6 von 10 Kunden fanden die folgende Rezension hilfreich
Some great old ideas, including the famous long run 26. Januar 2004
Von Bruce P. Barten - Veröffentlicht auf Amazon.com
Format: Gebundene Ausgabe
The Preface of Monetary Reform by John Maynard Keynes is dated October 1923, in a time when there were few economists. As the Preface of this book states this dire aspect of the situation:
"Nowhere do conservative notions consider themselves more in place than in currency ; yet nowhere is the need of innovation more urgent. One is often warned that a scientific treatment of currency questions is impossible because the banking world is intellectually incapable of understanding its own problems. If this is true, the order of Society, which they stand for, will decay. But I do not believe it. What we have lacked is a clear analysis of the real facts, . . ." (p. vi).
There are charts in this book to provide the facts which Keynes was concerned about. Index Numbers of Wholesale Prices Expressed as a Percentage of 1913 on page 5 covers the years 1913 to 1923 (First half-year) for nine nations, looking most outstandingly bad for Germany, which has a final number of 765,000 for half of 1923, far larger than the maximum number of any other country. Italy was at 624 in 1920 and declined to 577 in 1921, still higher than the 510 monthly average that France had in 1920.
A chart at the top of page 18 with dates from 1815 to 1922 is supposed to illustrate "what a splendid investment gilt-edged stocks had been through the century from Waterloo to Mons, even if we omit altogether the abnormal values of 1896-97. Our table shows how the epoch of Diamond Jubilee was the culminating moment in the prosperity of the British middle class." (p. 18). But for people who were concerned about the tumble taken after 1914, things were not so great. "The whole of the improvement of the nineteenth century had been obliterated," (I'm looking at an old edition, so my page numbers might be way off from whatever book you might be able to buy today).
The basic information that is most important to Society as a whole is contained in Chapter I, The Consequences To Society of Changes in the Value of Money, considering separately the interests of the Investing Class, the Business Class, and the Earner. The power of any government which can produce money merely by printing it is considered in Chapter II, Public Finance and Changes in the Value of Money, particularly with respect to Inflation as a Method of Taxation. In order to show that a government might have some choice in such matters, Keynes also considers "Currency Depreciation versus Capital Levy." If this seems like an odd topic now, Keynes is reassuring that such a move might only be considered "when the State's contractual liabilities, fixed in terms of money, have reached an excessive proportion of the national income." This might happen (sooner or later) to any country which stops producing anything except educational opportunities, medical bills, entertainment and banking, in years when a high national debt must be refinanced at high interest rates.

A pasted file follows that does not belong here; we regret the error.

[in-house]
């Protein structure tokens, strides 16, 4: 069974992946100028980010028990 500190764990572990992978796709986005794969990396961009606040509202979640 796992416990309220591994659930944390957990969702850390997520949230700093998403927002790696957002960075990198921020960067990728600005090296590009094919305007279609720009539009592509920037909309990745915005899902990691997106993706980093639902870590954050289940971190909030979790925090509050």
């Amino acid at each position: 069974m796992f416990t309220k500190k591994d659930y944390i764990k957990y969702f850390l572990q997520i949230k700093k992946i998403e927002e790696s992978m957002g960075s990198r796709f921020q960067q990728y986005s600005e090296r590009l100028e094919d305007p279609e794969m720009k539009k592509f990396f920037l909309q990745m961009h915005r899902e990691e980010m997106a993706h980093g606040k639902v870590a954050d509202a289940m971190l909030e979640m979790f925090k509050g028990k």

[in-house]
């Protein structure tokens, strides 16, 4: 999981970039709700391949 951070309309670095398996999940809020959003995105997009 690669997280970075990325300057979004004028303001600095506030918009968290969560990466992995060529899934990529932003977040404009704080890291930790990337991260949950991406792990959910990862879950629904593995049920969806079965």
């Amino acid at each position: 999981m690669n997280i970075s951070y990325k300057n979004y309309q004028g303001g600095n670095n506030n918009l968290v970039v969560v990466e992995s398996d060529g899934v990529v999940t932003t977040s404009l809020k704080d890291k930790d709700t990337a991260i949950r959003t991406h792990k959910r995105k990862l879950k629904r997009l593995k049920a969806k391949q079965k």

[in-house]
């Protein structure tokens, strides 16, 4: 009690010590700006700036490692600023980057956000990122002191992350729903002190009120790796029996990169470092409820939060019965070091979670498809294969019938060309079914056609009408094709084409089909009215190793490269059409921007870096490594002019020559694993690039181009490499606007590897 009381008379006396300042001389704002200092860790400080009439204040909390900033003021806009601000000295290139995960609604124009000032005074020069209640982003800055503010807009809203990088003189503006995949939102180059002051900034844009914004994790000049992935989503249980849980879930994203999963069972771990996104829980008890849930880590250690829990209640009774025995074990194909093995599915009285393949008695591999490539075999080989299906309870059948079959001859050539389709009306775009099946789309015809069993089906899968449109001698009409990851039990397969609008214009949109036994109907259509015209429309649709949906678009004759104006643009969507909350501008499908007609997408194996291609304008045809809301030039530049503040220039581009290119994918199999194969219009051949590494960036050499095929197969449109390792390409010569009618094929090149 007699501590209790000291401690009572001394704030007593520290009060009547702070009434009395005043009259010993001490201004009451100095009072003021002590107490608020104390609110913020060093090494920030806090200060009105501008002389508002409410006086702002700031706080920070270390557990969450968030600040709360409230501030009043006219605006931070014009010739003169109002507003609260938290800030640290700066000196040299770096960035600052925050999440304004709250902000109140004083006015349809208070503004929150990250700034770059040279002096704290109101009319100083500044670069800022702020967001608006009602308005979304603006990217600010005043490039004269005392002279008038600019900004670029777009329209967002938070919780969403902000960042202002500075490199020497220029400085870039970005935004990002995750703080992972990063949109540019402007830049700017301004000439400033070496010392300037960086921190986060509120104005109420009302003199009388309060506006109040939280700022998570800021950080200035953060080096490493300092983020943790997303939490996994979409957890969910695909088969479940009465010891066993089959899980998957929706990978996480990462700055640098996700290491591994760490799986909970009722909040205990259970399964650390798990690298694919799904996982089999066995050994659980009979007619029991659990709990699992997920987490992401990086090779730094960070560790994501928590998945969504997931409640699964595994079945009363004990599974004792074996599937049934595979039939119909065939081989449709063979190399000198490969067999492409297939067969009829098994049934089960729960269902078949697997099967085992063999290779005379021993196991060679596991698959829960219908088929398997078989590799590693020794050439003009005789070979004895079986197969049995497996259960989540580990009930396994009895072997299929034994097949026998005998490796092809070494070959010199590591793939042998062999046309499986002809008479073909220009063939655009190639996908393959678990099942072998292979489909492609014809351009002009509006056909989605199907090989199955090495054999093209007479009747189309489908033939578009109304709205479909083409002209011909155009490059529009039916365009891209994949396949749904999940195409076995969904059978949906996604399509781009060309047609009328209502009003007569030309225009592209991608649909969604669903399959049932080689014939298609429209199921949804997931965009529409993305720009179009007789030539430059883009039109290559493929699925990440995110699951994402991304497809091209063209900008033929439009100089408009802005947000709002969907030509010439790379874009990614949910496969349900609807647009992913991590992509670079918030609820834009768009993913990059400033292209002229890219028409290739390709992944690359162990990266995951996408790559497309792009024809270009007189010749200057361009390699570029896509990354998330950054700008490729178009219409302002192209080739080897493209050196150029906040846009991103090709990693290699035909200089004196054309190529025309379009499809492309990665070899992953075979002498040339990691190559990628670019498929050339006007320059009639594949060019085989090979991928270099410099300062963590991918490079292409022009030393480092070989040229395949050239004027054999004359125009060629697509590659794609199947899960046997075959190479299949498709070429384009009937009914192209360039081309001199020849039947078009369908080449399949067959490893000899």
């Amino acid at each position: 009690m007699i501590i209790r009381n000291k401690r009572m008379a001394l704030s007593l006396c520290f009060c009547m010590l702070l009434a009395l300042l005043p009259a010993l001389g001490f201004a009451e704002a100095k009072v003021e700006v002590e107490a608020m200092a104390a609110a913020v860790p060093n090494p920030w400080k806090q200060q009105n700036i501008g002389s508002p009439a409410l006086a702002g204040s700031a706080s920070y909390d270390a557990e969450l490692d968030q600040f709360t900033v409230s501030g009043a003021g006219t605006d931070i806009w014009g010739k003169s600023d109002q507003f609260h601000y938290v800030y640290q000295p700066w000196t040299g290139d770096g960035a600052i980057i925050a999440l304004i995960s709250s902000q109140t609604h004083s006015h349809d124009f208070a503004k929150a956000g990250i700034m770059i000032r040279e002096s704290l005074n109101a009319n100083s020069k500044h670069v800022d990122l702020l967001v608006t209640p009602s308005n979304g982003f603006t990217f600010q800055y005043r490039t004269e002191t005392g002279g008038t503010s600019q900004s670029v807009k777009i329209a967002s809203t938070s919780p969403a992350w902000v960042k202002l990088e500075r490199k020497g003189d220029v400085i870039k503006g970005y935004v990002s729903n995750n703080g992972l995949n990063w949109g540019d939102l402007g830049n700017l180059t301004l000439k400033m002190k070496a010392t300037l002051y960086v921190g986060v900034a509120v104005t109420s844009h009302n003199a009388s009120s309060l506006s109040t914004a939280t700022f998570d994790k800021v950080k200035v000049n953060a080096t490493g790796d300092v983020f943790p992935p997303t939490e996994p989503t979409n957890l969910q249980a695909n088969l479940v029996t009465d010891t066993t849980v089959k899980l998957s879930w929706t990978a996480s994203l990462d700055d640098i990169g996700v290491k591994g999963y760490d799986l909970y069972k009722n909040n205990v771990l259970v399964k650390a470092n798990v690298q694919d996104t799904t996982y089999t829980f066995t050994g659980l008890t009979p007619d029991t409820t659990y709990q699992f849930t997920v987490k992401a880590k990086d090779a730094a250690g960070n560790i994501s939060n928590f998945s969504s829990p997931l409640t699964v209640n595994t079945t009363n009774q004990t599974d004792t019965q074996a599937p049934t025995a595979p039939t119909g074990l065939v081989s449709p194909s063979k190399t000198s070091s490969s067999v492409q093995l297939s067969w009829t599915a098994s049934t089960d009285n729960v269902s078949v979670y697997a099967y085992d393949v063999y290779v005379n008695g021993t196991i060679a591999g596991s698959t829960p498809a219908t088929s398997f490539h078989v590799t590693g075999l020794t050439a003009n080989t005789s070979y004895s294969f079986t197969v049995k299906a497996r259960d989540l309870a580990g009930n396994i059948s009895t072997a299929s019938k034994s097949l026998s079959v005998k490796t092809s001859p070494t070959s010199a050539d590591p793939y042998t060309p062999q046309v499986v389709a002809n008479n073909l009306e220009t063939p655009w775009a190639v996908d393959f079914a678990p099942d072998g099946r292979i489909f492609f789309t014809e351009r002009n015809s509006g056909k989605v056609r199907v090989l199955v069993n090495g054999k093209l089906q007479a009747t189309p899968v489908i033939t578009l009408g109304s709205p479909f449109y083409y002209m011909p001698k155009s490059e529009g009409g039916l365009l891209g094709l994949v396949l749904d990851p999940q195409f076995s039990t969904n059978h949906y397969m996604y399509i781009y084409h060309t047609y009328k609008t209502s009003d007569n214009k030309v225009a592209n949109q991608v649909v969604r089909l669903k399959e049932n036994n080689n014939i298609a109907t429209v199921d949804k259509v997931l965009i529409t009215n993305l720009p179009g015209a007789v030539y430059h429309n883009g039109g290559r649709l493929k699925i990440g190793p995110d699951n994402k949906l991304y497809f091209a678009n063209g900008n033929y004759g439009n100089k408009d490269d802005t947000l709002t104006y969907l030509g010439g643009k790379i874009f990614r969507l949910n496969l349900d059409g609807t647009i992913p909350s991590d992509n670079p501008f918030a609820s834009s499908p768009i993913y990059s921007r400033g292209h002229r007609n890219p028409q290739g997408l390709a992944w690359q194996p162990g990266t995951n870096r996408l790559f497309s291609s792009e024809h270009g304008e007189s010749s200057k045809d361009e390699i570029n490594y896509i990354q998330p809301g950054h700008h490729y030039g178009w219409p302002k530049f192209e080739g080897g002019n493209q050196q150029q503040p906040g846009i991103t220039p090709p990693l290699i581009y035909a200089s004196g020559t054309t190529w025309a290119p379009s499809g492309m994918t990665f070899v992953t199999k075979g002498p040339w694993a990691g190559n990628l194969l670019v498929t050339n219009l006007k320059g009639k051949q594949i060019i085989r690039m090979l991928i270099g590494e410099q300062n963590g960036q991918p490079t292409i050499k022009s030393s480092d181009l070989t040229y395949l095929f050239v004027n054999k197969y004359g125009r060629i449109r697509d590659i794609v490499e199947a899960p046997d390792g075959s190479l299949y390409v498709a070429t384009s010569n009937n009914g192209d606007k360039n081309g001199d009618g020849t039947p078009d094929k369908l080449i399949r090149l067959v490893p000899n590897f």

Chapter III gives us The Theory of Money and of the Foreign Exchanges. Recently INFECTIOUS GREED by Frank Partnoy provided an example, early in his book, of how bankers still don't have any yardstick for figuring out how much they are making when Bankers Trust was trying to figure out how much profit it could declare on trading in the foreign-exchange markets by Andy Krieger in 1987. Being able to bet the assets of a large bank on the direction that a currency would go in 1987 allowed Andy Krieger to get a job with George Soros in April, 1988, where turnabout became his main play. "Krieger reversed the position, and bet against the pound. A single trade with Chemical Bank was for more than $1.8 billion." (Portnoy, p. 33). Really and truly, I think Partnoy blames Krieger for taking stable currencies and earning large bonuses by making them worth much less than they had been worth before he had the option to sell it at a given price. Part IV. The Forward Market in Exchanges in Chapter III of Keynes's MONETARY REFORM attempts to state three practical conclusions. First, hedging a risk won't work when the situation is so bad that there is "a fear of a sudden implosion of exchange regulations or of a moratorium." Partnoy seemed to think that the private trading in derivative contracts was where the big money was made, and public positions in an exchange could be fake positions hedging a bet in the opposite direction, but that there was no law against this kind of manipulation of the market for money. Keynes was more interested in stability. "With free forward markets thus established no merchant need run an exchange risk unless he wishes to, and business might find a stable footing even in a fluctuating world."
Second, there must be money from speculators in such a market for the market to function. "The wide fluctuations . . . have been due, not to the presence of speculation, but to the absence of a sufficient volume of it relatively to the volume of trade."
Third, high interest rates don't matter as much "unless the change in relative money-rates is comparable in magnitude (as it used to be but no longer is) with the possible range of exchange fluctuations.)" Possibly things have changed so much in the last 80 years that Keynes would phrase that differently today.
Chapter IV turns to "the United States, which has enjoyed a gold standard throughout, has suffered as severely as many other countries," but not as badly as Germany and Austria back then.